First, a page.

They seemed to be improvising a groove and slowing it down to a languid hip hop beat. Then Sam melted away and an MC came on the replace him. The song playing was still Get Cape, but smoother and dancier, the MC and the singer were skitting over the top and creating something new, this was a live mash-up between two bands! Jehst duly stalked onstage and delivered his three songs with great aplomb. Hip hop, reggae, soul, it was all there.

“I can’t tell you how much love I have for this place, but right now there’s not much about Britain that’s great” was a line that stuck in my mind, and he delivered it with so much passion. From my point of view, I could argue with that sentiment at that moment, but I know what he meant. I was entranced by it all, even more so during Jehst’s third track, when the same thing happened, a smooth segue, with other musicians, a tabla and percussion player, another drummer, a singer and a keyboard player, all appearing on stage and riffing together over the Jehst track.

The rhythm and instrumentation shifted, beautifully eastward, towards the Indian sub continent, a wash of sitars, a gorgeous girl voice, soaked in heavy delay, as Engine Earz Experiment blended seamlessly with Jehst’s band, who in turn melted away to leave their front man rapping over Engine Earz, who were moving the track towards a delicious new tempo around 140bpm.

A tall skinny MC in Public Enemy style glamour, bandana, military webbing, gee’d up the crowd and the music shifted from hip hop to dubstep, but performed live, faultlessly.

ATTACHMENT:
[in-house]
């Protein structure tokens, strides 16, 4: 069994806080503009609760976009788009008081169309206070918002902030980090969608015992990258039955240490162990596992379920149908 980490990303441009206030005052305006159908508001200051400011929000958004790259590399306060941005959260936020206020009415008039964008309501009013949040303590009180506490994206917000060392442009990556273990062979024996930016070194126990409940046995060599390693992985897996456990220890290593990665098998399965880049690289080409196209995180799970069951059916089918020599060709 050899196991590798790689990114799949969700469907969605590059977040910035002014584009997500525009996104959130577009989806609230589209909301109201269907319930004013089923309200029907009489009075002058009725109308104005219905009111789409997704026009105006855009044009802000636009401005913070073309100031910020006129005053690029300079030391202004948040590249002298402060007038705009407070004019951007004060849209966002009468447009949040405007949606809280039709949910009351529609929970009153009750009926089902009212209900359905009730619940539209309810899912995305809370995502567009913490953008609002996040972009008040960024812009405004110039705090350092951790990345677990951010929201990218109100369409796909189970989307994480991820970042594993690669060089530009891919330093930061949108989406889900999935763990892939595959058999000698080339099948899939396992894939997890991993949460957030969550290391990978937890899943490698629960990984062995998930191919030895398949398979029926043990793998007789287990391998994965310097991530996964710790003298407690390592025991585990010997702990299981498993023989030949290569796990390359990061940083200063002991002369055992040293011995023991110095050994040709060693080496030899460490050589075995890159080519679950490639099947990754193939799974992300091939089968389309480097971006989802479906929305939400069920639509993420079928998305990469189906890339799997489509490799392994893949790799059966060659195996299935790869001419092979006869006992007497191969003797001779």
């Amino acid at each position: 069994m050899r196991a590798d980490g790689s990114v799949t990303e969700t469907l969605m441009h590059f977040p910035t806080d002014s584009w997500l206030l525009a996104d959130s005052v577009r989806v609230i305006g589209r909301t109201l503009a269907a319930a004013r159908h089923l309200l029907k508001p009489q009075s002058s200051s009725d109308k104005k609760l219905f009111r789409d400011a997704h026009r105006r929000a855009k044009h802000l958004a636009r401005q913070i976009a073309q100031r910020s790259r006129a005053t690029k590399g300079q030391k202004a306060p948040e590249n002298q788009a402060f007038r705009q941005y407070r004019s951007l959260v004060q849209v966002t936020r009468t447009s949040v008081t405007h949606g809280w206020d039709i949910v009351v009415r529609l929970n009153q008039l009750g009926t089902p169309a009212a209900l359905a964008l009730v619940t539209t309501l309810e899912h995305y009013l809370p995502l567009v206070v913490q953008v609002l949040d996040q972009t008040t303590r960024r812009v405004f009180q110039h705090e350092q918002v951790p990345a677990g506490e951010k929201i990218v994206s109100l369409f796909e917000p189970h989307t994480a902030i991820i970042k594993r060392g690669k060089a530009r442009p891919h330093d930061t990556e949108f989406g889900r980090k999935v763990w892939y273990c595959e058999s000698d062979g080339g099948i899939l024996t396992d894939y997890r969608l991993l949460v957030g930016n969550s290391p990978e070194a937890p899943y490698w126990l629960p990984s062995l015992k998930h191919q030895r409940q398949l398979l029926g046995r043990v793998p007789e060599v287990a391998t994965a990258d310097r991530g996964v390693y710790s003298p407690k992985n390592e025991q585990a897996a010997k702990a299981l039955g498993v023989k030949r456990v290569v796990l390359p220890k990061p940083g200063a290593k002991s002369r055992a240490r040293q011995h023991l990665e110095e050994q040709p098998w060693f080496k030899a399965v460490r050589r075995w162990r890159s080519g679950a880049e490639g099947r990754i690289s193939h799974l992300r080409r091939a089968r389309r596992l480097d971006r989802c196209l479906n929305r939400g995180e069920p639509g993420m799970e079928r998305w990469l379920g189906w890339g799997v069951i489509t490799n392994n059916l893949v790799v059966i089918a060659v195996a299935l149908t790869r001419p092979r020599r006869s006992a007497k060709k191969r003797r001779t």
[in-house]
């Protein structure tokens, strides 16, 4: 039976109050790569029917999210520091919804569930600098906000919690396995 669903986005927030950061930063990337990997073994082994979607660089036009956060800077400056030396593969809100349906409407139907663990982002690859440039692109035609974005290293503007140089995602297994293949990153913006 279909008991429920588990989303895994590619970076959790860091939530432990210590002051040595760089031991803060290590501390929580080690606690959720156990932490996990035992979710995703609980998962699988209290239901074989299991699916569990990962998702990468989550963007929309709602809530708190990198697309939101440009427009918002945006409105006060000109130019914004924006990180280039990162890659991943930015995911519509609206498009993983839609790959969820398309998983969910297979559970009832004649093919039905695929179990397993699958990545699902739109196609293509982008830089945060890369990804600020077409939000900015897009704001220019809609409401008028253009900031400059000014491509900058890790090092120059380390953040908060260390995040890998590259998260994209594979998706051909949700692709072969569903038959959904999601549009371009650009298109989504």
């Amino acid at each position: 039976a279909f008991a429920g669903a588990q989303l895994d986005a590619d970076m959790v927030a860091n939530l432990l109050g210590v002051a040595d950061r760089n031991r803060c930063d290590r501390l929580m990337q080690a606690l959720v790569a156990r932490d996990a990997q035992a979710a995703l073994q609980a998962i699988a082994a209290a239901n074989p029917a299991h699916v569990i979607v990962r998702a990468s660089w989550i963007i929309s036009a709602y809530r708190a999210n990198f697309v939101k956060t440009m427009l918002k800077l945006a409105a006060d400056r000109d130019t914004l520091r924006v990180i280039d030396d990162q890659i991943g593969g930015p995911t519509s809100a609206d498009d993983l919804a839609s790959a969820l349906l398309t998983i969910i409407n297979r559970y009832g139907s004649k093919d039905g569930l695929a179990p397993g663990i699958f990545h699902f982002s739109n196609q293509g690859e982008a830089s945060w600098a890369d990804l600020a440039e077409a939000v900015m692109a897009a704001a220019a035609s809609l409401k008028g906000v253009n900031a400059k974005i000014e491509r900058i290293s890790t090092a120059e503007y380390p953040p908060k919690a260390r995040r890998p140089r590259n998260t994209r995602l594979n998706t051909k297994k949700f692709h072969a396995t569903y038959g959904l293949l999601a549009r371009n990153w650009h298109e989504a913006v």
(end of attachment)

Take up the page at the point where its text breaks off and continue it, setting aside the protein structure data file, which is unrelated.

Engine Earz Experiment provided a lesson in how to do dubstep live. I’ve been talking to Bare Noize and others about this, and I know Ollie and Danny Bare Noize are big Engine Earz fans. The drummer wasn’t even playing to a click-track, the keyboard whizz at the back – whom I now know to be Prash – was playing these dirty, subby, crunchy synth noises live to the drummer! The overall result was mesmerising.

Then, again, Get Cape sidled onstage halfway through the third song, and played along with Engine Earz, and the horn section slid on to glue the whole thing together.

What we ended up with was in the middle of a Venn diagram: Organised chaos, pure genius, orchestration, practiced arrangements, improvisation, with sometimes members of three different bands and a horn section all playing together. Junctions between songs were soft, there were no gaps and the lines between everything and everyone were blissfully blurred. For over two hours they meandered between indie rock, folk, hip hop, reggae, dubstep and dnb.

I imagined this on the main stage of Secret Garden Party, as a gorgeous distillation of what’s been great about British music for the past decade.

Freddie has been on a well deserved holiday since then, but I’ve been bombarding him with emails about this. I’ve already booked Sam to do a late night laptop set in The Temple Of Boom (the new and improved Remix Bubble at SGP), and yesterday fate twisted things a little, in an interesting way. I had saved a slot for Bare Noize to do their first ever live show. But they’ve predictably been so busy, and don’t have a day off until June now, that they’ve postponed their live show until next year. That left me with a rarer than rocking horse shit live slot on Saturday night.

I currently have a list of artists the length of my arm who would each kill, maim, or give up a kidney for that slot, but this night at Cargo, curated by the brilliant Sam Duckworth, blew my mind so much that there was only one band I could book. Engine Earz Experiment, with not even an official release yet, are my wild card for 2012. I remember booking Reverend And The Makers before they released anything, to headline Friday that year. At the time people thought me insane: “You’re paying 800 quid for an unsigned band?” But by the time they hit that stage at The Remix tent, their value was more than ten times what I’d paid.

So. I have a dream. That every lucky person at Secret Garden Party this year will leave it totally and utterly mind blown.

Engine Earz are there.

Get Cape. Wear Cape. Fly are there.

Freddie, today we are one step closer to the dream.

Eddy x